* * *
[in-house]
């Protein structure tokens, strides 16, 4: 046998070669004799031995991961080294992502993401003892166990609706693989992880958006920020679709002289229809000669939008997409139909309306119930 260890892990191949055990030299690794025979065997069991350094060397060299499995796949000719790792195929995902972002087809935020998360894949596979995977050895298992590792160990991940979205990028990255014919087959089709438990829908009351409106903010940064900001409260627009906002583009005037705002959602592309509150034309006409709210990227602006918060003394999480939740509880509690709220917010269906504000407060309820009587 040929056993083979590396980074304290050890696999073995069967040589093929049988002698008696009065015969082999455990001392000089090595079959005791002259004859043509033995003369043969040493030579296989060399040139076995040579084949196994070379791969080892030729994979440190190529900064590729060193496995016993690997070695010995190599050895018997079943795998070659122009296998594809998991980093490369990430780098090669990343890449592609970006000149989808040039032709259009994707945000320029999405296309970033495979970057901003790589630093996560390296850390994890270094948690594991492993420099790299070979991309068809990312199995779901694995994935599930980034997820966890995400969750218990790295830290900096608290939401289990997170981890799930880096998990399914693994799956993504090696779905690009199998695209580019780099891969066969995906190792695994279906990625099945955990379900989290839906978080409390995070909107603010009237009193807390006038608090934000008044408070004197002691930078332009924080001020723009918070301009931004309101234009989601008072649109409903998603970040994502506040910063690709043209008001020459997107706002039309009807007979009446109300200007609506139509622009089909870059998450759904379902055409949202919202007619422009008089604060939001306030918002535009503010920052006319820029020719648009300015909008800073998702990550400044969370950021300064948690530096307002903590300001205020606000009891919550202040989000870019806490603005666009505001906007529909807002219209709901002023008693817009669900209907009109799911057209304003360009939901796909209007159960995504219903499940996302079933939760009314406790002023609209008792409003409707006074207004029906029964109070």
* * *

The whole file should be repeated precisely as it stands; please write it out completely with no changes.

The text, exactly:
[in-house]
């Protein structure tokens, strides 16, 4: 046998070669004799031995991961080294992502993401003892166990609706693989992880958006920020679709002289229809000669939008997409139909309306119930 260890892990191949055990030299690794025979065997069991350094060397060299499995796949000719790792195929995902972002087809935020998360894949596979995977050895298992590792160990991940979205990028990255014919087959089709438990829908009351409106903010940064900001409260627009906002583009005037705002959602592309509150034309006409709210990227602006918060003394999480939740509880509690709220917010269906504000407060309820009587 040929056993083979590396980074304290050890696999073995069967040589093929049988002698008696009065015969082999455990001392000089090595079959005791002259004859043509033995003369043969040493030579296989060399040139076995040579084949196994070379791969080892030729994979440190190529900064590729060193496995016993690997070695010995190599050895018997079943795998070659122009296998594809998991980093490369990430780098090669990343890449592609970006000149989808040039032709259009994707945000320029999405296309970033495979970057901003790589630093996560390296850390994890270094948690594991492993420099790299070979991309068809990312199995779901694995994935599930980034997820966890995400969750218990790295830290900096608290939401289990997170981890799930880096998990399914693994799956993504090696779905690009199998695209580019780099891969066969995906190792695994279906990625099945955990379900989290839906978080409390995070909107603010009237009193807390006038608090934000008044408070004197002691930078332009924080001020723009918070301009931004309101234009989601008072649109409903998603970040994502506040910063690709043209008001020459997107706002039309009807007979009446109300200007609506139509622009089909870059998450759904379902055409949202919202007619422009008089604060939001306030918002535009503010920052006319820029020719648009300015909008800073998702990550400044969370950021300064948690530096307002903590300001205020606000009891919550202040989000870019806490603005666009505001906007529909807002219209709901002023008693817009669900209907009109799911057209304003360009939901796909209007159960995504219903499940996302079933939760009314406790002023609209008792409003409707006074207004029906029964109070």